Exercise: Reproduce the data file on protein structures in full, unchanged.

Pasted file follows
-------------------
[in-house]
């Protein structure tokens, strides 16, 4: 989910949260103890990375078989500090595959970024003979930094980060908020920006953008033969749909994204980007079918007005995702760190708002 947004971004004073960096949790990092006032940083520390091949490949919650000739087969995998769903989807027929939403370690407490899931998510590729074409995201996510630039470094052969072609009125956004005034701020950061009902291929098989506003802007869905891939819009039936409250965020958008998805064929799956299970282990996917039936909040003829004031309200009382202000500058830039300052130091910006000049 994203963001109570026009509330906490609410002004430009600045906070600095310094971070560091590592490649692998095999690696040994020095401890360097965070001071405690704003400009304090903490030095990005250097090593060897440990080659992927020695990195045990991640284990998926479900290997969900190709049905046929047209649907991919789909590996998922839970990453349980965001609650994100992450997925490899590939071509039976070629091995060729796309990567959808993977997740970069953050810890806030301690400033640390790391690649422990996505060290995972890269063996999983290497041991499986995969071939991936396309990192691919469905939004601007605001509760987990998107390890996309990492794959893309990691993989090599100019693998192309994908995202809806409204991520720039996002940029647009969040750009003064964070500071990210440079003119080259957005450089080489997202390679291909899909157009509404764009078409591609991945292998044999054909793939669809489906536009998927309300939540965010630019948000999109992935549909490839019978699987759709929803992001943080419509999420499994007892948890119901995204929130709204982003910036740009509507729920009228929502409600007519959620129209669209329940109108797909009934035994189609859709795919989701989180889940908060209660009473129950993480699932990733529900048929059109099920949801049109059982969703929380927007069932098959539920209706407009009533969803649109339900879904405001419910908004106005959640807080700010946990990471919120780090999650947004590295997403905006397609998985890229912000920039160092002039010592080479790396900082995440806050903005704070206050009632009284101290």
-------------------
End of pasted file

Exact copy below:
[in-house]
């Protein structure tokens, strides 16, 4: 989910949260103890990375078989500090595959970024003979930094980060908020920006953008033969749909994204980007079918007005995702760190708002 947004971004004073960096949790990092006032940083520390091949490949919650000739087969995998769903989807027929939403370690407490899931998510590729074409995201996510630039470094052969072609009125956004005034701020950061009902291929098989506003802007869905891939819009039936409250965020958008998805064929799956299970282990996917039936909040003829004031309200009382202000500058830039300052130091910006000049 994203963001109570026009509330906490609410002004430009600045906070600095310094971070560091590592490649692998095999690696040994020095401890360097965070001071405690704003400009304090903490030095990005250097090593060897440990080659992927020695990195045990991640284990998926479900290997969900190709049905046929047209649907991919789909590996998922839970990453349980965001609650994100992450997925490899590939071509039976070629091995060729796309990567959808993977997740970069953050810890806030301690400033640390790391690649422990996505060290995972890269063996999983290497041991499986995969071939991936396309990192691919469905939004601007605001509760987990998107390890996309990492794959893309990691993989090599100019693998192309994908995202809806409204991520720039996002940029647009969040750009003064964070500071990210440079003119080259957005450089080489997202390679291909899909157009509404764009078409591609991945292998044999054909793939669809489906536009998927309300939540965010630019948000999109992935549909490839019978699987759709929803992001943080419509999420499994007892948890119901995204929130709204982003910036740009509507729920009228929502409600007519959620129209669209329940109108797909009934035994189609859709795919989701989180889940908060209660009473129950993480699932990733529900048929059109099920949801049109059982969703929380927007069932098959539920209706407009009533969803649109339900879904405001419910908004106005959640807080700010946990990471919120780090999650947004590295997403905006397609998985890229912000920039160092002039010592080479790396900082995440806050903005704070206050009632009284101290």